This study is the first to describe disparity and change in the food supply between metropolitan, rural and remote stores by Accessibility/Remoteness Index of Australia (ARIA) category. A total of 92 stores (97% response rate) within five aggregate ARIA categories participated throughout Queensland in 2000. There was a strong association between ARIA category and the cost of the basket of basic foods, with prices being significantly higher (20% and 31% respectively) in the 'remote' and 'very remote' categories than in the 'highly accessible' category. The association with ARIA was less marked for fruit and vegetables than for other food groups, but not for tobacco and take-away food items. Basic food items were less available in the more remote stores. Over the past two years, relative improvements in food prices have been seen in stores in the 'very remote' category, with observed increases less than the consumer price index (CPI) for food. Some factors which may have contributed to this improvement are discussed.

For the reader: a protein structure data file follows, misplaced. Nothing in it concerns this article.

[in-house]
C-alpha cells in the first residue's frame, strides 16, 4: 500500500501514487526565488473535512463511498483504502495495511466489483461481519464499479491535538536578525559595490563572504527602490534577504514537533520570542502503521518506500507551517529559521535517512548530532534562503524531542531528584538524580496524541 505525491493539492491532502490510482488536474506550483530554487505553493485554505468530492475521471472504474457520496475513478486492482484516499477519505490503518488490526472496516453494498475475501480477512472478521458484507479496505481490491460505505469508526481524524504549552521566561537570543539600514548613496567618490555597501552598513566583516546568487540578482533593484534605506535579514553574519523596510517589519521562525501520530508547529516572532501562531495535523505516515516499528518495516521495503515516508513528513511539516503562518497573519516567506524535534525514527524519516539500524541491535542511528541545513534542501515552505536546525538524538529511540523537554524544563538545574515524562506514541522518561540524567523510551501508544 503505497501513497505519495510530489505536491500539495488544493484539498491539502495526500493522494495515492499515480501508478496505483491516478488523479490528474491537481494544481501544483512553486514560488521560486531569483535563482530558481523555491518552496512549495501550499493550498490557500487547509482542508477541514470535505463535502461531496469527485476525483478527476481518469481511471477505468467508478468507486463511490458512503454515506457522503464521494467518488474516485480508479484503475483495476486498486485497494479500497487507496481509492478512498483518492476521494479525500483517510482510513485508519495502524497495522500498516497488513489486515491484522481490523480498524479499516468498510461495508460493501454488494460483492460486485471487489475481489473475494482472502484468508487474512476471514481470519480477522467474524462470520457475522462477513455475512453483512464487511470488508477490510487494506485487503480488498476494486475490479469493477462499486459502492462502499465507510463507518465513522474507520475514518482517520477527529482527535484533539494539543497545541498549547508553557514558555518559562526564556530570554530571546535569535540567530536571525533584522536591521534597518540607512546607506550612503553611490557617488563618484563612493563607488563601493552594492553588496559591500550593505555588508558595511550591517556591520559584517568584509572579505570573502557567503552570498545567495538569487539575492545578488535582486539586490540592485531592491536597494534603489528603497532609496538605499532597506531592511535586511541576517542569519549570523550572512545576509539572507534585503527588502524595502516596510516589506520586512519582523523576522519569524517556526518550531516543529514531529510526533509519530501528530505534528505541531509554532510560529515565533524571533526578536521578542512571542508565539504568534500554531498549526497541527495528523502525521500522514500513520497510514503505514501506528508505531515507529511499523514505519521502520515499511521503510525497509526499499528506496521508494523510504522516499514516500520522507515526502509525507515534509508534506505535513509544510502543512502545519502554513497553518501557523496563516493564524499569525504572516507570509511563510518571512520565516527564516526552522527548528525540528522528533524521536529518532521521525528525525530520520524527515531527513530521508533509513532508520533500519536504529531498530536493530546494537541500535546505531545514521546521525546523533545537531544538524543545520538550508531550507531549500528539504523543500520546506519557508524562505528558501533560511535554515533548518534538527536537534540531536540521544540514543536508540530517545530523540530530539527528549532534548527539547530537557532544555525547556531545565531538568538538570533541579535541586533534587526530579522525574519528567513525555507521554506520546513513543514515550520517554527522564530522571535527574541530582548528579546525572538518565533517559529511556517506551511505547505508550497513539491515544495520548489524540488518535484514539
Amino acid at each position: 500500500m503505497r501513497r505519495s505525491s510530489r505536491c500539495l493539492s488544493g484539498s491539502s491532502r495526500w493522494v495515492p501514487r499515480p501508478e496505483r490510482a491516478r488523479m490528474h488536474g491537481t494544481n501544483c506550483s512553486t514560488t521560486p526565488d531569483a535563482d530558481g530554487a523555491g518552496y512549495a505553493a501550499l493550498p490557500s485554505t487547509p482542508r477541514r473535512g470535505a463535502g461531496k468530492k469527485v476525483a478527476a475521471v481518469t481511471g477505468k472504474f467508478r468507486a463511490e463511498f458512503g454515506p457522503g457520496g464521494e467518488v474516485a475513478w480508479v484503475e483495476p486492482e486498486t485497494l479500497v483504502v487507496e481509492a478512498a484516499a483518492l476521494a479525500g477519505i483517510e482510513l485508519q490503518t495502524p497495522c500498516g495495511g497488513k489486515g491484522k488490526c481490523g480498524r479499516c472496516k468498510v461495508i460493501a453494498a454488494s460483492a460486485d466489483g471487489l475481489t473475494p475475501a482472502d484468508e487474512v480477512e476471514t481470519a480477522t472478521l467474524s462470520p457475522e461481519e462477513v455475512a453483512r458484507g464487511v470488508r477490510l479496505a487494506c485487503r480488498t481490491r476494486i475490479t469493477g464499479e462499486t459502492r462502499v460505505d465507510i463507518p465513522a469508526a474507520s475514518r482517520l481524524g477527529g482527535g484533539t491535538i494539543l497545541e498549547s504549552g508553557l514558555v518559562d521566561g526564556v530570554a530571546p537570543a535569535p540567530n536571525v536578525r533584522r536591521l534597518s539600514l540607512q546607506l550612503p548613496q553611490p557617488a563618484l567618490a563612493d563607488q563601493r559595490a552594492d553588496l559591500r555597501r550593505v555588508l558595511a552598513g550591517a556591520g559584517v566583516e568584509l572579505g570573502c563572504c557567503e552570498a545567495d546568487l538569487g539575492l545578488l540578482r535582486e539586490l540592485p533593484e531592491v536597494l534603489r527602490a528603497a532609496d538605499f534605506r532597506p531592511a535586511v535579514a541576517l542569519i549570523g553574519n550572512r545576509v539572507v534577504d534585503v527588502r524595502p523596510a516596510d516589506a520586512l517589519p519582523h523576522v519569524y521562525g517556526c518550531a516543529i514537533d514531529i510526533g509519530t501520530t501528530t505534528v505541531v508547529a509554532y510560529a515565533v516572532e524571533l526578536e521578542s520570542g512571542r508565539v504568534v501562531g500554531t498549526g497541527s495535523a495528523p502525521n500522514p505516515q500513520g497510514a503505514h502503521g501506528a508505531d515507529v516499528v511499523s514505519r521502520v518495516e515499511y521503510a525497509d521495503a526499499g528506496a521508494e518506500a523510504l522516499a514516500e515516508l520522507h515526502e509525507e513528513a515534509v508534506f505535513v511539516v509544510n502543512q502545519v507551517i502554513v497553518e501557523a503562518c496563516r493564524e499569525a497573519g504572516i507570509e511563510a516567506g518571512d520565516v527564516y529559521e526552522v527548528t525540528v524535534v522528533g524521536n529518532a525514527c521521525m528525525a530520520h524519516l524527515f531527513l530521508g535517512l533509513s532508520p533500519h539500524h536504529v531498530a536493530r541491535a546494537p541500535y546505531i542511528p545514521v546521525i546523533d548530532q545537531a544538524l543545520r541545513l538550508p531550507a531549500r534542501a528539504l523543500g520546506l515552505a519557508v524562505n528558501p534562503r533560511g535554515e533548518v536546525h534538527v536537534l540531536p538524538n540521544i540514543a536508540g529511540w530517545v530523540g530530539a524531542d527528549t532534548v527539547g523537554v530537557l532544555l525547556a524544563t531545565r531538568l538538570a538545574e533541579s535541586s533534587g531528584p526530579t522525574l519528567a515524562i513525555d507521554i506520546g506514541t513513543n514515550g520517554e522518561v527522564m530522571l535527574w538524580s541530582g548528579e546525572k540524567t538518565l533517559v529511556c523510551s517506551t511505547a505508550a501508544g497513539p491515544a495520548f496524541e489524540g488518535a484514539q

|Number of pages||7|
|Journal||Australian and New Zealand Journal of Public Health|
|Publication status||Published or Issued - 1 Jan 2002|
ASJC Scopus subject areas
- Public Health, Environmental and Occupational Health